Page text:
8 Perfect-for-Halloween Houseplants to "Boo-st" Your Creepy Decor

These scary cute plants will look right at home with goblins, vampires, and jack-o-lanterns.

Along with your favorite Halloween decorations like faux spider webs, jack-o-lanterns, ghosts, and skeletons lurking around your home this October, why not include a few frightfully fun Halloween houseplants? Several indoor plants offer hauntingly beautiful black blooms, spidery leaves, twisted stems, and monster-like shapes. They will give your indoor display a botanically ghoulish touch.

Of course, you can enjoy these easy-to-grow yet fascinating oddities from the plant world any time of year in your home (a few can even be grown outdoors, depending on where you live). Still, their otherworldly appearances seem especially fitting around Halloween.

Emerald Ripple Peperomia

A close up of a Peperomia Caperata.

Better Homes & Gardens / Photo by Chiang Rai / Getty Images

With a bit of imagination, the dark reddish, crinkled leaves of 'Burgundy' emerald ripple peperomia look like ghoulish body parts. Each leaf sits on the end of a red stalk, giving the entire plant an alien lifeform look. Keep this creature in bright but indirect light and moderate humidity. And be careful not to overwater, or it might add some withered, black, and slimy leaves to the mix.


A close up of Tacca Chantrieri the white batflower.

Better Homes & Gardens / Photo by Linda Levy / Getty Images

The weird but wonderful batflower may be the best-named Halloween plant. It has blooms that look like they're from another planet. Each cluster of small, dark purple flowers is topped off with a set of purple "wings" that stick out like they're about to take flight. Long, purplish "whiskers" hang from the cluster, almost to the soil.

The blooms are sure to contribute a macabre accent to your Halloween decor. Place your batflower in bright but indirect light in a space with moderate humidity (it will appreciate a daily misting) and keep the soil evenly moist.

Mangave 'Desert Dragon'

Courtesy of Plant Delights Nursery, Inc.

Featuring long, narrow, gray-green leaves covered with brownish-purple spots, Mangave 'Desert Dragon' sprawls from the soil in a low, spider-like heap. This fast-growing succulent needs bright, direct light and regular watering, but if you neglect this task, 'Desert Dragon' will live up to its name and be just fine until you can give it another drink. It's hardy to Zones 9-11, so you can try it outdoors if you live in a warmer region.

Toad Plant


It would be more accurate to call this one "giant smelly starfish flower" rather than a toad plant (Stapelia gigantea). Either way, it's a terrific succulent that most anyone can grow on a bright, warm windowsill. Pollinated by carcass-loving insects in the wild, these plants produce large, five-point flowers that reek of death. It's not uncommon for flies to lay eggs on the flower surface, and the resulting larvae may be seen wriggling around the center of the flower!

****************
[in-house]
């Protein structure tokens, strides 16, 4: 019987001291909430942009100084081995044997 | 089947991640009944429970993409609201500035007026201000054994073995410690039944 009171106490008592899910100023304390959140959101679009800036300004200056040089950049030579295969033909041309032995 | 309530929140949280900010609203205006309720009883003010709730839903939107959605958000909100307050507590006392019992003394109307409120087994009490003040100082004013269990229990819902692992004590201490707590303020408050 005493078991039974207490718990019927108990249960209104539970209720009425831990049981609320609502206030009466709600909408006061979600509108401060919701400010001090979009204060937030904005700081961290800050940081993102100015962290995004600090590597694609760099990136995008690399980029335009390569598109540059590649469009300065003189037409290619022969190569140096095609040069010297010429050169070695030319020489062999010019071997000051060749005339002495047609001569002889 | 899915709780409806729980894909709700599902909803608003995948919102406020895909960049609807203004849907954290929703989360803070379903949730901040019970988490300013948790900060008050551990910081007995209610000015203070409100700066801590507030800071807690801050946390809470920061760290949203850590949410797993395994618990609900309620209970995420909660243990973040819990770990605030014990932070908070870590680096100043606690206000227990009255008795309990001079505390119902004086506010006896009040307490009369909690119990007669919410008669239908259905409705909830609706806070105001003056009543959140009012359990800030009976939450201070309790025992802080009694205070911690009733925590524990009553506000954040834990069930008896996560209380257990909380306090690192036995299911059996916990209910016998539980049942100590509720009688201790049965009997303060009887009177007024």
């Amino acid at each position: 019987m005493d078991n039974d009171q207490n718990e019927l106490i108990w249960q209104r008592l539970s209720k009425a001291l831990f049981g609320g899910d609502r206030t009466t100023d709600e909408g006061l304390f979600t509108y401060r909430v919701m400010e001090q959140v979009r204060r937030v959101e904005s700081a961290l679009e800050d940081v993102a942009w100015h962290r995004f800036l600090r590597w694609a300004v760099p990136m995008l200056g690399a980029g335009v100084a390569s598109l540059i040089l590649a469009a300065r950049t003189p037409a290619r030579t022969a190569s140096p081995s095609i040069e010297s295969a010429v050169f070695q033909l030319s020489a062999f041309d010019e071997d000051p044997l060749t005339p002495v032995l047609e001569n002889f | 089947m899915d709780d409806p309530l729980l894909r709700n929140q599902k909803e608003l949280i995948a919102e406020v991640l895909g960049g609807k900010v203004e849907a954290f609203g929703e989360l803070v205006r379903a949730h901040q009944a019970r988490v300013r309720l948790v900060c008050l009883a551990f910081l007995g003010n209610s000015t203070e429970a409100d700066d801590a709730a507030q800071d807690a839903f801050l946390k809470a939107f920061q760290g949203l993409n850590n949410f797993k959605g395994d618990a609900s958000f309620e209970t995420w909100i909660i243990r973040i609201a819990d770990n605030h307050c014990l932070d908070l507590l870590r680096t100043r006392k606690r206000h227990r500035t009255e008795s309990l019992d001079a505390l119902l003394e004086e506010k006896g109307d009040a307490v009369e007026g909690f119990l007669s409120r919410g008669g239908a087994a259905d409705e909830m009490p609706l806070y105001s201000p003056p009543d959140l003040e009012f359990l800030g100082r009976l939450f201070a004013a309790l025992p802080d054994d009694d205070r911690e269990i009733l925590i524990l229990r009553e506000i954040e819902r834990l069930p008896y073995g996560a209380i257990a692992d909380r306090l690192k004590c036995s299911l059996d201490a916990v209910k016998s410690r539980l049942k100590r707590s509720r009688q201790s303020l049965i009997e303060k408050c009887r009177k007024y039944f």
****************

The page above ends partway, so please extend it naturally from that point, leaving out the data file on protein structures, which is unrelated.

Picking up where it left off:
Old Man Cactus

A close up of an old man cactus in a pot.

Better Homes & Gardens / Photo by Elizabeth Fernandez / Getty Images

Resembling Cousin It from the Addams Family, this cactus gets its name from the long, white, wispy-looking "hair" surrounding the entire plant. But watch out for the sharp spines hidden in that fuzzy beard! This guy likes hot, bright, dry conditions, so place it in a south-facing window in direct sunlight and water sparingly when the top inch or two of soil in the container feels dry.

'Black Star' Calla Lily

A close up of black calla lillies.

Better Homes & Gardens / Photo by AYImages / Getty Images

Need a bouquet fit for a corpse bride? 'Black Star' calla lily's striking, funnel-shaped flowers are such a deep, rich purple color that they appear black. As houseplants, they grow best in bright, indirect light and need regular watering to keep the soil moist. These bulbous plants will go dormant in November but should come back to life the following spring.

Air Plants

yellow-green air plants in pot
Jacob Fox

Tillandsias (aka air plants) already seem preternatural because they have no roots to speak of and grow without soil. But a few varieties look particularly creature-like, with fuzzy or twisting leaves that look like tentacles, making them a perfect Halloween plant. They're especially fun to add to spooky figurines as hair.

Because air plants don't need a pot to grow, you'll have more flexibility when incorporating them into your Halloween decor. Just be sure to keep them in a bright place out of direct sunlight and soak them in water once a week for about a half hour to keep them hydrated.

Raven ZZ Plant

potted raven zz plant on wooden table
Courtesy of Costa Farms

ZZ plant grows glossy, almost leathery leaves along its slender, gently arching stems. 'Raven' is a newer variety with leaves that are so dark that they look almost black. Its hue works perfectly with Halloween color schemes, especially as a backdrop to orange pumpkins and gourds. ZZ plant does best in bright, indirect light. Water it when the soil feels dry, but it won't mind if you neglect it for a while.

After the rest of your Halloween decorations have been packed away, you can continue to enjoy these Halloween plants around your home. They'll blend in with your other houseplants with ease and continue to add a little moodiness to a room. You could also display them outside in the spring and summer to accent other container plants (they'll look especially striking paired with black succulents). However you show off these exciting plants, they're sure to create unusual and eye-catching displays to die for.

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